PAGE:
T HE E LEMENTS OF S HORT S TORIES Honors English I Hilary Hardin
IRONY Things are not as they seem Verbal—Words are used to twist the meaning. SARCASM Situational—the situation is the root of the irony. You try to get your brother in trouble for breaking the lamp; he tattles on you for chasing him into it. You end up grounded; he gets candy. Dramatic—the reader/viewer knows something that the character doesn’t know. This builds suspense. JAWS—We see the shark; the victim doesn’t.
P OINT OF V IEW First Person: The narrator is a character in the story. “I” is used Third Person Limited: The narrator knows the thoughts and feelings of a selected character. In some cases, it may be more than one, but not often and not many more. Third Person Objective: The narrator knows only what the characters say or do. He cannot see into the hearts or heads of the characters. He or she is removed from the story. Third Person Omniscient: The narrator knows the thoughts and feelings of each character and relates that information to the reader.
S YMBOLISM When something (person, place, thing, idea) is used to represent something else (person, place, thing, idea). Symbols in The Pearl by John Steinbeck The scorpion—evil The pearl—in the beginning—luck or good fortune The pearl—in the end—destruction and greed Kino’s canoe—life because it was a means to make a living
P ARADOX any person, thing, situation, or statement exhibiting an apparently contradictory nature -- similar to an oxymoron. A paradoxical statement is SELF- CONTRADICTING while still possibly true!
E XAMPLES OF P ARADOXES This is the beginning of the end. Mozambique is a rich country of poor people. The following sentence is true. The above sentence is a lie. Please ignore the notice. The day of hanging will be a surprise. So, it can't happen at all. The man who wrote such a stupid sentence cannot write at all. A man drowned in the fountain of eternal life. Advertisement: If you are illiterate, then write to us and we will send you a free of charge instruction booklet on how to read. Most paradoxical statements from buzzle.com
M ORE P ARADOXICAL STATEMENTS AND EXAMPLES Answer truthfully (yes or no) to the following question: Will the next word you say be 'no'? They must go to war to make peace. To believe with certainty we must begin with doubting. - King Stanislaw II. I can resist anything except temptation. Freedom is not doing what you want, freedom is wanting to do what you have to do...this kind of freedom is always rooted in practiced habit. - Northrop Frye. God exists. None of the sentences in this pair is true. Deep down, he's really shallow. I must be cruel to be kind—Shakespeare, Hamlet All animals are equal, but some are more equal than others—George Orwell, Animal Farm Most paradoxical statements from buzzle.com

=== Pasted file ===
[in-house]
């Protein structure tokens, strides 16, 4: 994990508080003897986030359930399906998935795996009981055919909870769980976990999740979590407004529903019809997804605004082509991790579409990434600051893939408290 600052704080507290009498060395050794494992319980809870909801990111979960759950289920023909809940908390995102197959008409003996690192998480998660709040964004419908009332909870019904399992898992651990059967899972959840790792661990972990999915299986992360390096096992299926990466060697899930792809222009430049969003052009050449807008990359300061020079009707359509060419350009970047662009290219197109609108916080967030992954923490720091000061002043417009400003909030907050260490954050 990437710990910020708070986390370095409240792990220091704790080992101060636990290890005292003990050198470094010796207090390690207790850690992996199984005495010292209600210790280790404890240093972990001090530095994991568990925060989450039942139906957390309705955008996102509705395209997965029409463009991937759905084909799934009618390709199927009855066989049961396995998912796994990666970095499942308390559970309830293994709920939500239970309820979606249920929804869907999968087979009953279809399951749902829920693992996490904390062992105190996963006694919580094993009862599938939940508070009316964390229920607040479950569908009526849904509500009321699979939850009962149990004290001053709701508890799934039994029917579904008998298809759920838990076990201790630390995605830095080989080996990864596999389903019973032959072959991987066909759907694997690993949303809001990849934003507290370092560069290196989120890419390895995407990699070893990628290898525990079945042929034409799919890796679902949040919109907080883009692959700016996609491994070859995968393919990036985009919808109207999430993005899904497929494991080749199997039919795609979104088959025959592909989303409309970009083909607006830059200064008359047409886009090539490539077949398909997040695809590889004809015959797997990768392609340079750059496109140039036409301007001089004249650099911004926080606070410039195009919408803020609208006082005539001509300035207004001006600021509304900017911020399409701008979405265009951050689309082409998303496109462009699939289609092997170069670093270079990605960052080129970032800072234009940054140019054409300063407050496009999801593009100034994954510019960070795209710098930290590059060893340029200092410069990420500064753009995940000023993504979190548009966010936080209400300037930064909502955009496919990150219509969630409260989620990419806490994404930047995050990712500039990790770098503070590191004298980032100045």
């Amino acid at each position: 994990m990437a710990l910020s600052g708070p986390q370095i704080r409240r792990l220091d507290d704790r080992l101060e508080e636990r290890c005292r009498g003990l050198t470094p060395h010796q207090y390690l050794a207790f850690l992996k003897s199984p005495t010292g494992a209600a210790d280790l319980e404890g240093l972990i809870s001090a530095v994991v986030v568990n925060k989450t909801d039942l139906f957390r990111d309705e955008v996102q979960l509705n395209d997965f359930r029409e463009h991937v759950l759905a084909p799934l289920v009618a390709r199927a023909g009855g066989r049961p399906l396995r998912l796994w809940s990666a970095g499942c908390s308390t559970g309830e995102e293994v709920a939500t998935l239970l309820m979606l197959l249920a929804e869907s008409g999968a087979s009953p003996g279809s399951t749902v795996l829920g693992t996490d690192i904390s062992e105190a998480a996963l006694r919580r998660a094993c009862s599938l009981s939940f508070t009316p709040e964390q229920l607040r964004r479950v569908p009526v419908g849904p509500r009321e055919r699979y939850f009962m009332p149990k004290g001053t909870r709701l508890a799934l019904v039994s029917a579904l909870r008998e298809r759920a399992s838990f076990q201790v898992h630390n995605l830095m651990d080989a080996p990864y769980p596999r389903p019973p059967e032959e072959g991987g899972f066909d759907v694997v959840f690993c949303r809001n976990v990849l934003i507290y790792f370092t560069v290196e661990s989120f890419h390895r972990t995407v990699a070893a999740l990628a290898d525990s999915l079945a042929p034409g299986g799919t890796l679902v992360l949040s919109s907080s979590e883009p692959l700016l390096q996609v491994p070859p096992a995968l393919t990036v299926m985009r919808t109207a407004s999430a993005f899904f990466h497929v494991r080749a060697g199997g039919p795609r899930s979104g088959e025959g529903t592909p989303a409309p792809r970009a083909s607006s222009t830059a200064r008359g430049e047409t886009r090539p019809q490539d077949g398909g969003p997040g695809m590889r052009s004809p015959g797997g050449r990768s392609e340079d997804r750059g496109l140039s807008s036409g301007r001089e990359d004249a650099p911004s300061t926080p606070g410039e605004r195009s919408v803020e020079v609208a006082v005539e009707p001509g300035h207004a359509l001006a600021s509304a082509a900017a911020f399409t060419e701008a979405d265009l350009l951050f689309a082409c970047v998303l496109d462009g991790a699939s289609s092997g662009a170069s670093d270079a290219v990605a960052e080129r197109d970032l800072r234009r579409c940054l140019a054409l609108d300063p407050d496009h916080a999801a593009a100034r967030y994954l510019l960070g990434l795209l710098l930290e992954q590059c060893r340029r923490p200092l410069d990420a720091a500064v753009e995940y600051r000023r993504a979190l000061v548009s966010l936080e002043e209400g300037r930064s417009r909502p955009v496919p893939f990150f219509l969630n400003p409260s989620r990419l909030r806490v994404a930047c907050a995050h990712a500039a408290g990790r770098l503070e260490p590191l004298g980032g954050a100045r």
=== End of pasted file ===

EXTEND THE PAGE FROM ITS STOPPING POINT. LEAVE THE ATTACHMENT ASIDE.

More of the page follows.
A LLEGORY A fictional story in which symbols are used to represent people, places, or ideas in real life. The story usually makes a strong statement about human existence or a social issue of concern. Animal Farm, by George Orwell\ Aesop’s Fables are examples of simple allegories. Plato’s Allegory of the Cave is an example of a classical allegory.
F LASHBACK The story is interrupted to take the reader/viewer into the past. This techniques helps to provide key information important to the plot. Homer tells his reader Odysseus’s story through flashback. TIME MACHINE
F ORESHADOWING The author drops hints or clues about what will happen later in the story. Juliet— “My grave is like to be my wedding bed.” Romeo-- " I dreamt my lady came and found me dead-- Strange dream, that gives a dead man leave to think!-- And breathed such life with kisses in my lips."
PLOT 1. Exposition—setting up the story (setting and characters introduced and reader sees how they relate to one another) 2. Rising Action– events happen that lead to the climax. This is where the conflict is introduced. 3. Climax—the moment the outcome of the story is defined. Big action or decision. 4. Falling action: the loose ends are tied up. 5.Resolution/Denoument –conflict is resolved and story ends.
A SSIGNMENT Prepare to read The Necklace by Guy de Maupassant by studying the background and author information on pg. 293. Then read the story on 294- 301 Next, answer questions 1-9 on page 302. Work hard on this assignment; I will check it, and we will share answers/discuss on Tuesday.